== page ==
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  1. Is it true that $\int_{0}^{\infty}\sin(mx)\sin(nx) \, dx = \delta (m-n) $ although using Euler formula I get a linear combination of $ \delta(m-n) $ and $ \delta (m+n)$?

  2. What is the sum $\sum_{n=0}^\infty (-1)^n \sin(nx)$?

Here $\delta (x)$ is the Dirac delta function.

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  1. Clearly, $$\begin{align*} \int_{0}^{\infty} \sin mx \sin nx \; dx &= \frac{1}{2}\int_{-\infty}^{\infty} \sin mx \sin nx \; dx \\ &= \frac{1}{4}\int_{-\infty}^{\infty} (\cos (m-n)x - \cos(m+n)x ) \; dx \\ &= \frac{1}{4}\int_{-\infty}^{\infty} (e^{i(m-n)x} - e^{i(m+n)x}) \; dx \\ &= \frac{\pi}{2}(\delta(m-n) - \delta(m+n)), \end{align*}$$ in distribution sense. But If $m$ and $n$ are positive, no care is needed for the second term.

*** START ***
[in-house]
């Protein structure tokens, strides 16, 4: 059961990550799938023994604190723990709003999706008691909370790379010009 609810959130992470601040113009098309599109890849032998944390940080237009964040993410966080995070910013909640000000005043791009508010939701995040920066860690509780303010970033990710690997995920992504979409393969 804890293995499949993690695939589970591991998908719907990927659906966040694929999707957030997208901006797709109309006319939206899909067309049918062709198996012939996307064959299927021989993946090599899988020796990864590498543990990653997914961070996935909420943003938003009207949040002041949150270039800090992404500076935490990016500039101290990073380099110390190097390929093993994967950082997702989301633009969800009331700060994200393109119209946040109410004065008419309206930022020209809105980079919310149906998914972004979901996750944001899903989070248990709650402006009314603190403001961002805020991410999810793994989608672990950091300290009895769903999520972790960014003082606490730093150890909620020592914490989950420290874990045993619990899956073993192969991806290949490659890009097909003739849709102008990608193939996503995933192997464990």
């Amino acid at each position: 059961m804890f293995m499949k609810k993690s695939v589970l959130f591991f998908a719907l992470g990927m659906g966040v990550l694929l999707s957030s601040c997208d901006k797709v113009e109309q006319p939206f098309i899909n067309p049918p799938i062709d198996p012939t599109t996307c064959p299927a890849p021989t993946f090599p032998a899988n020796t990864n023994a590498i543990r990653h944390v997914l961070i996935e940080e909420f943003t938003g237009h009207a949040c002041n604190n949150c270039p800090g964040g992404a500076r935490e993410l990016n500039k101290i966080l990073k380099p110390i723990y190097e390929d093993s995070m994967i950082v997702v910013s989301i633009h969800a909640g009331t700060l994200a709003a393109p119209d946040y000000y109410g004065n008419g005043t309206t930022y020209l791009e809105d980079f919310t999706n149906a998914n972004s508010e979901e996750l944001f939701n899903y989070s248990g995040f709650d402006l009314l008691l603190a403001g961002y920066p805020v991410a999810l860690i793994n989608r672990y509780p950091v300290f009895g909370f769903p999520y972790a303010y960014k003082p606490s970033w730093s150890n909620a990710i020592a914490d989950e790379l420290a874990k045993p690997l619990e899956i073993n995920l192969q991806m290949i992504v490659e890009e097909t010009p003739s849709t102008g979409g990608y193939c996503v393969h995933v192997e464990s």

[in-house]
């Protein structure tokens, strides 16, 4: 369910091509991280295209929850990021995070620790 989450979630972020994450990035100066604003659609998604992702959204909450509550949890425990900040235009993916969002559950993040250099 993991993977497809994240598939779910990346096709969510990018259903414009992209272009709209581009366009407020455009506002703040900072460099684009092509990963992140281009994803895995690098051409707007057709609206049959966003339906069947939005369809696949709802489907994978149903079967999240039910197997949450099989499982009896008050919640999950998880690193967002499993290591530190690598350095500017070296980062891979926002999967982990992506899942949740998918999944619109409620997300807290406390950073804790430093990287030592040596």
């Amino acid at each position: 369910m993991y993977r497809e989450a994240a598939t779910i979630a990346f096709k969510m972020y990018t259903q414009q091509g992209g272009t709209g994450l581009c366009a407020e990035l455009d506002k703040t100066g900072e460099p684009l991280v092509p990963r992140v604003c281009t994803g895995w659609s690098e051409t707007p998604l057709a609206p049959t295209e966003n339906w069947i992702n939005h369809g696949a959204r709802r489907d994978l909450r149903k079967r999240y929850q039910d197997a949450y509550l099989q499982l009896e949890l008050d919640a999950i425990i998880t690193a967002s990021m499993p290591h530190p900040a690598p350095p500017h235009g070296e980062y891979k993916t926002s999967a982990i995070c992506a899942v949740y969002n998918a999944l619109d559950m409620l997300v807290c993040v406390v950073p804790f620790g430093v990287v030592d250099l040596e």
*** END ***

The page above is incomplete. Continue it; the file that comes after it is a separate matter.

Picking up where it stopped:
2. We have $$ \sum_{n=0}^{\infty} (-1)^{n}\sin nx = -\frac{1}{2}\tan \frac{x}{2}$$ in Abel summability sense. Indeed, $$ \begin{align*} \sum_{n=0}^{\infty} (-1)^{n}\sin nx &= \lim_{s\to 0^{+}} \sum_{n=0}^{\infty} (-1)^{n}\sin nx e^{-sn} \\ &= \lim_{s\to 0^{+}} \Im \sum_{n=0}^{\infty} (-e^{ix-s})^{n} \\ &= \lim_{s\to 0^{+}} \Im \left( \frac{1}{1 + e^{ix-s}} \right) \\ &= \frac{1}{1 + e^{ix}} \\ &= -\frac{1}{2}\tan \frac{x}{2}. \end{align*}$$ In fact, this convergence can be reduced to Cesaro summability sense, though more calculation is required.

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thank you very much :) ... for the cosine i knew how to evaluate it.. but not for the sine :) –  Jose Garcia May 1 '12 at 13:05
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